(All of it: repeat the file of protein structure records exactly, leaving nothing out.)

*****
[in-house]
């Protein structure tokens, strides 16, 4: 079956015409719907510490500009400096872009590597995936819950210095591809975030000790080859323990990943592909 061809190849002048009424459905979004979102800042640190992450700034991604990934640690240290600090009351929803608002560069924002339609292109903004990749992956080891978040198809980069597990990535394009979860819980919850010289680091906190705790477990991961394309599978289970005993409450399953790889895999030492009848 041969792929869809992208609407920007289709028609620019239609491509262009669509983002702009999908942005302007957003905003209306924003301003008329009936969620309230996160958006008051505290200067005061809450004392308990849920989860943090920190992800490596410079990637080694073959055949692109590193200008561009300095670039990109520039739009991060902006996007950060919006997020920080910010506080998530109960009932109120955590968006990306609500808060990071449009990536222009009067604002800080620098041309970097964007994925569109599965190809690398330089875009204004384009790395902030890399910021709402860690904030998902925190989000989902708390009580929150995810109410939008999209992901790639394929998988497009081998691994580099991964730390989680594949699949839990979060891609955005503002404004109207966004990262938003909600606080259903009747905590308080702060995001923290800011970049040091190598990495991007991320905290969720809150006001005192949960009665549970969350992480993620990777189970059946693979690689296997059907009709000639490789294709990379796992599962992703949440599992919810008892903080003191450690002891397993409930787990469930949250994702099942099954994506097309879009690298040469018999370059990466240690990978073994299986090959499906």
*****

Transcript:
[in-house]
């Protein structure tokens, strides 16, 4: 079956015409719907510490500009400096872009590597995936819950210095591809975030000790080859323990990943592909 061809190849002048009424459905979004979102800042640190992450700034991604990934640690240290600090009351929803608002560069924002339609292109903004990749992956080891978040198809980069597990990535394009979860819980919850010289680091906190705790477990991961394309599978289970005993409450399953790889895999030492009848 041969792929869809992208609407920007289709028609620019239609491509262009669509983002702009999908942005302007957003905003209306924003301003008329009936969620309230996160958006008051505290200067005061809450004392308990849920989860943090920190992800490596410079990637080694073959055949692109590193200008561009300095670039990109520039739009991060902006996007950060919006997020920080910010506080998530109960009932109120955590968006990306609500808060990071449009990536222009009067604002800080620098041309970097964007994925569109599965190809690398330089875009204004384009790395902030890399910021709402860690904030998902925190989000989902708390009580929150995810109410939008999209992901790639394929998988497009081998691994580099991964730390989680594949699949839990979060891609955005503002404004109207966004990262938003909600606080259903009747905590308080702060995001923290800011970049040091190598990495991007991320905290969720809150006001005192949960009665549970969350992480993620990777189970059946693979690689296997059907009709000639490789294709990379796992599962992703949440599992919810008892903080003191450690002891397993409930787990469930949250994702099942099954994506097309879009690298040469018999370059990466240690990978073994299986090959499906």